“So you’ll be the reigning champion forever,” Simon Meth
mused. “Actually, I think I prefer perpetual champion – that sounds even
The champion persevered through 156 holes of stroke play and
match play, not to mention 36 practice-round holes. His father walked every
step of the way, except for nine holes of each practice round. But the journey
to the 10th green of Sand Creek Station Golf Course, where he sealed his APL
victory, began long before that, when Simon Meth, a native of Sydney,
Australia, returned to the game of golf – because of his toddler son.
“I played a little in Australia,” said Simon, who moved to
California in 1987. “I played friendly games, that sort of stuff. When I moved
to San Diego, my plan was to get some sticks, get lessons and play well, but I
never did it. Then Byron picked up a club at 3-ish.”
When did Simon see something special in his son’s ability?
“I’ll tell you a little story,” he said. “When he was 1, he
could throw a ball in the air and hit it with a plastic bat. He could do that
reliably. I still can’t do it.”
Byron began taking golf lessons at age 5½, but the
motivation came from the son, not the father or Byron’s mother, Carrie.
“For the first few
years, it was, ‘Hey, do you wanna go to the range?’” recalled Byron. “And I’d
say, ‘Yeah, sure.’ It was just all about having fun. Even when I started
playing competitively from age 6 to 13, it was never, ‘We're going to this
tournament.’ It was, ‘What do you want to do today?’ They've supported that
mindset ever since I was a kid and that is probably why I fell in love with the
game and enjoy it so much.”
Simon and Byron
played a lot of golf together until Byron started playing in junior tournaments
every couple of weekends.
“I remember the
first junior tournament, when he was 8 or so, and I was agonizing over his first
tee shot,” said Simon. “He finished second to Grayson Murray when he was 14 in
the World Juniors, and that was one of his best finishes in a tournament before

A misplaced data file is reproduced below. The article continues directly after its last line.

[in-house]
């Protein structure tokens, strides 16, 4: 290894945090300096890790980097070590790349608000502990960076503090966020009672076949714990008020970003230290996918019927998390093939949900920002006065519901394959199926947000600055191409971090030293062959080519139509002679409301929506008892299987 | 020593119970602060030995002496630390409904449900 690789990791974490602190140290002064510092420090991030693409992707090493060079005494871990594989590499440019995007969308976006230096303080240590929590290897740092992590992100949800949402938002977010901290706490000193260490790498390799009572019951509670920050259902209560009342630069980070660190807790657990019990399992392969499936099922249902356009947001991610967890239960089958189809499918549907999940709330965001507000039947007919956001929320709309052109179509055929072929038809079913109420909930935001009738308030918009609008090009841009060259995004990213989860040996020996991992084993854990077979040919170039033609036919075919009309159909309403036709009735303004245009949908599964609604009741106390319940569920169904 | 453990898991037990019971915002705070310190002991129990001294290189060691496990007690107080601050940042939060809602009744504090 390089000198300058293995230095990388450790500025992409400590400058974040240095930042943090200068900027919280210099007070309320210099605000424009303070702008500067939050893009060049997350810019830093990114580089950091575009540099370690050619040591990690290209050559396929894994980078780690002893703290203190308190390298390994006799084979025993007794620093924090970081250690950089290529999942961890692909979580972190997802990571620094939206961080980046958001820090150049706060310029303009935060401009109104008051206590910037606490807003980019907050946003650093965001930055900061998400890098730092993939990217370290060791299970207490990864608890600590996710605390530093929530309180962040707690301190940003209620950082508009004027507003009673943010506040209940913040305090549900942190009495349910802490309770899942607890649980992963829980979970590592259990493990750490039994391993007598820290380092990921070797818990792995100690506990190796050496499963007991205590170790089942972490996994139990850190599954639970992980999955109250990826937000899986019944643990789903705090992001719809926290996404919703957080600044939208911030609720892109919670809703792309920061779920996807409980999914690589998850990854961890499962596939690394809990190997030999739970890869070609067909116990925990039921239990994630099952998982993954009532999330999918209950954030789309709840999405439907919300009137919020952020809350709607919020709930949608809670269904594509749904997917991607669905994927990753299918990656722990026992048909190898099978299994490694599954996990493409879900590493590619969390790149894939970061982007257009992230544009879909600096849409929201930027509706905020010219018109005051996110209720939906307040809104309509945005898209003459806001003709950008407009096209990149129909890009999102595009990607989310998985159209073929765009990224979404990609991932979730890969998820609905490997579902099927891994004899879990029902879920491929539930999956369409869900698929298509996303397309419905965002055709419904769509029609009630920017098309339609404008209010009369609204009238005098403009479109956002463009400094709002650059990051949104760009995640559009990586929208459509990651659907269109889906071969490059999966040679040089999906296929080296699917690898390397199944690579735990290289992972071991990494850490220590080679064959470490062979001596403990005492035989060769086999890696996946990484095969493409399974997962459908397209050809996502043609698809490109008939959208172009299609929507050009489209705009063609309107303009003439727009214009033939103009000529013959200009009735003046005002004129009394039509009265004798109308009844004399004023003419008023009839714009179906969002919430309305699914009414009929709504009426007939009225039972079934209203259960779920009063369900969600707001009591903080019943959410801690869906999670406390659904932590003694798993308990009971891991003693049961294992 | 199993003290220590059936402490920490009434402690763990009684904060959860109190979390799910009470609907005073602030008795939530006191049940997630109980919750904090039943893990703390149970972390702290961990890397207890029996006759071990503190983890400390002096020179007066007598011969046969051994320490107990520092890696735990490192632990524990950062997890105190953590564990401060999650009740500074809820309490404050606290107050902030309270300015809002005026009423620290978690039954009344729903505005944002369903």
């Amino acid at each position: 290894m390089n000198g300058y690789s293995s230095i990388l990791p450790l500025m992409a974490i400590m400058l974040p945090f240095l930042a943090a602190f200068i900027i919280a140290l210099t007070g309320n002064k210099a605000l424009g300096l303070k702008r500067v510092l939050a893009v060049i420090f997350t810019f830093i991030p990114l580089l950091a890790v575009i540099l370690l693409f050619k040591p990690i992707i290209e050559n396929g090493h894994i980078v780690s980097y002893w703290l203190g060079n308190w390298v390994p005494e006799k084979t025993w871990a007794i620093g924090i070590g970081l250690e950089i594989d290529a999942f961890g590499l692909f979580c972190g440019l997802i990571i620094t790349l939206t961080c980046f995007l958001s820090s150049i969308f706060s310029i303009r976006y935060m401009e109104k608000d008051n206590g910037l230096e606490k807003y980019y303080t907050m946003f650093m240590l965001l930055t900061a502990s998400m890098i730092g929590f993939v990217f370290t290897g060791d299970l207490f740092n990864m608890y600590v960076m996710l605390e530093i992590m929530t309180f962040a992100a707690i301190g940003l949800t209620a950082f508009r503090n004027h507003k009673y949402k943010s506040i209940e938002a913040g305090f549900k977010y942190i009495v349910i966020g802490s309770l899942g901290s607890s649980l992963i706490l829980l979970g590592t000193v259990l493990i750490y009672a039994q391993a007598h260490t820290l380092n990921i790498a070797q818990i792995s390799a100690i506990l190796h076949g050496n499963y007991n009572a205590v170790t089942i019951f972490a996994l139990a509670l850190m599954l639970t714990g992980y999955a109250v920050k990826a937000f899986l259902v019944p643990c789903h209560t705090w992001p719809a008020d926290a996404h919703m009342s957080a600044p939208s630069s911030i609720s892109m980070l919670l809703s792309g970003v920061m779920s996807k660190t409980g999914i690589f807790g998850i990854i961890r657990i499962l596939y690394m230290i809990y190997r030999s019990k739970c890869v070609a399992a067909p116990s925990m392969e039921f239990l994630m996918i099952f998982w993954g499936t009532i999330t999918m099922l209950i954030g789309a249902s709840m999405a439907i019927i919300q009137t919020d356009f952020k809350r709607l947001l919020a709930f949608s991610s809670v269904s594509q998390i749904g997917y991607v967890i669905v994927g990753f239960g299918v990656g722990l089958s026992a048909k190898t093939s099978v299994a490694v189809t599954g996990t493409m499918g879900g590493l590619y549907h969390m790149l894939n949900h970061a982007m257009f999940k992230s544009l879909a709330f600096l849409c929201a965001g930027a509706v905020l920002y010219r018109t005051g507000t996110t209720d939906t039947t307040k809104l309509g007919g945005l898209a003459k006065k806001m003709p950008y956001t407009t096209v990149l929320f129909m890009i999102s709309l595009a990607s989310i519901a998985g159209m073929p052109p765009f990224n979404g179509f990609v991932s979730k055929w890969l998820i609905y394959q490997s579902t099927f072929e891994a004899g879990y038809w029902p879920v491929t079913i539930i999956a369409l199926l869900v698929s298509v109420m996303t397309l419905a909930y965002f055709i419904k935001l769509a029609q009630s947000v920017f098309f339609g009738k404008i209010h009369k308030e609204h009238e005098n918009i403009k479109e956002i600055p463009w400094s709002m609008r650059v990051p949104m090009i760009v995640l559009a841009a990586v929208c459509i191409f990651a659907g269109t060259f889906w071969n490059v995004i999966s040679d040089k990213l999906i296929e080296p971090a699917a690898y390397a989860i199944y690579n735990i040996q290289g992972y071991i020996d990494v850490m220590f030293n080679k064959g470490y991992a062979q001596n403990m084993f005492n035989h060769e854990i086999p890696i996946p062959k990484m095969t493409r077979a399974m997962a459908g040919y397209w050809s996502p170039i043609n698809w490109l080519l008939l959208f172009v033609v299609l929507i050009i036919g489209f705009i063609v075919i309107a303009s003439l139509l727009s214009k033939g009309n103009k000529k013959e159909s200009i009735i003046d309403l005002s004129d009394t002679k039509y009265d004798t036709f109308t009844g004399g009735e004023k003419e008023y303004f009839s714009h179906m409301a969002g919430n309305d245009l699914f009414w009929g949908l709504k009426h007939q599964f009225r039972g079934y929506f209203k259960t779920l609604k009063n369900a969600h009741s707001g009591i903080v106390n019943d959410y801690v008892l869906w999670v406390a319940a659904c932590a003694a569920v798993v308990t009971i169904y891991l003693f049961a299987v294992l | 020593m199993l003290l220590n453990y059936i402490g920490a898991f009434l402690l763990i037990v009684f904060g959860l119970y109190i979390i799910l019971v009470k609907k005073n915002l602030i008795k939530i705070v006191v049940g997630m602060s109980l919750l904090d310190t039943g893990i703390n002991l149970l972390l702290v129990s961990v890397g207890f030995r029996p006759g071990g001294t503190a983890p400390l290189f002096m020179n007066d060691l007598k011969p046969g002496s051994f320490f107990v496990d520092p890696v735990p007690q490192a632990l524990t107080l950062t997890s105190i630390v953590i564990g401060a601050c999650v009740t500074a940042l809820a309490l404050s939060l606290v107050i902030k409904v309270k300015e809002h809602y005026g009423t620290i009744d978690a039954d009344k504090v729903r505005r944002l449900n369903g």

Perhaps coming out
on top in the APL this week had something to do with an attitude shift.
“He told me that when he was a junior, he would get into
this kind of position and he’d get pretty antsy,” said Simon, an independent
corporate recruiter. “Not that he’s been in this position that many times – and
never in something as big as this. But this morning he was very relaxed. As he walked
by me after hitting his tee shot on No. 9 today, he told me, ‘I’m having so
Maybe his father’s counsel is finally sinking in.
“I know it’s a big deal – it’s a huge deal,” said Simon.
“But before he plays in a college tournament, whatever, I’ll text him and the
last thing I always say is to have fun. If you’re not having fun, then why are
you doing it?”
Byron, who has worked for 11 years with teaching professional
Bob Madsen at Sycuan Golf Resort in El Cajon, Calif., captured the Aaron
Baddeley Invitational in 2011 and the San Diego city title in 2013. The key to
this USGA championship could be found on the greens.
“He’s so dedicated,” said Simon. “The only reason he won
this was because of his putting. He made so many great putts in this
tournament. It’s ability, but I don’t think anyone hits more practice putts
than Byron does.”
The victory earns him entry into the U.S. Amateur, as well
as a likely invitation to the 2015 Masters Tournament.
“It was a lot of hard work to come to this moment,” said
Byron. “I actually didn’t qualify for the U.S. Amateur [in Atlanta next month],
so this was my U.S. Amateur qualifier as well.”
When Byron qualified for the U.S. Amateur Public Links three
weeks ago, the family scrambled to alter travel plans.
“I was going to go to Flagstaff with him [for next week’s
Pacific Coast Amateur], but then he qualified for this,” said Simon. “I didn’t
want him to be here by himself.”
“I've had three
victories, one at Aaron Baddeley in China, the West Coast Conference last
April, and now this one, and he missed both of the previous two,” said Byron.
“To be able to pull it out in the end was incredibly special and something the
two of us will never forget.”
Byron missed out on his first opportunity to visit Kansas a
couple of months ago, when he fell one stroke short of qualifying for the NCAA
Championships at Prairie Dunes in Hutchinson.
Although delayed, Byron’s first trip to the Sunflower State proved
well worth the wait. It also provided father and son another milestone. Byron
turned 21 in January, but had only been home for five days since his college
semester ended. After the trophy ceremony, Simon and Byron toasted the
championship victory by having their first beer together.
Driscoll is the manager of editorial services for the USGA. Email him at firstname.lastname@example.org.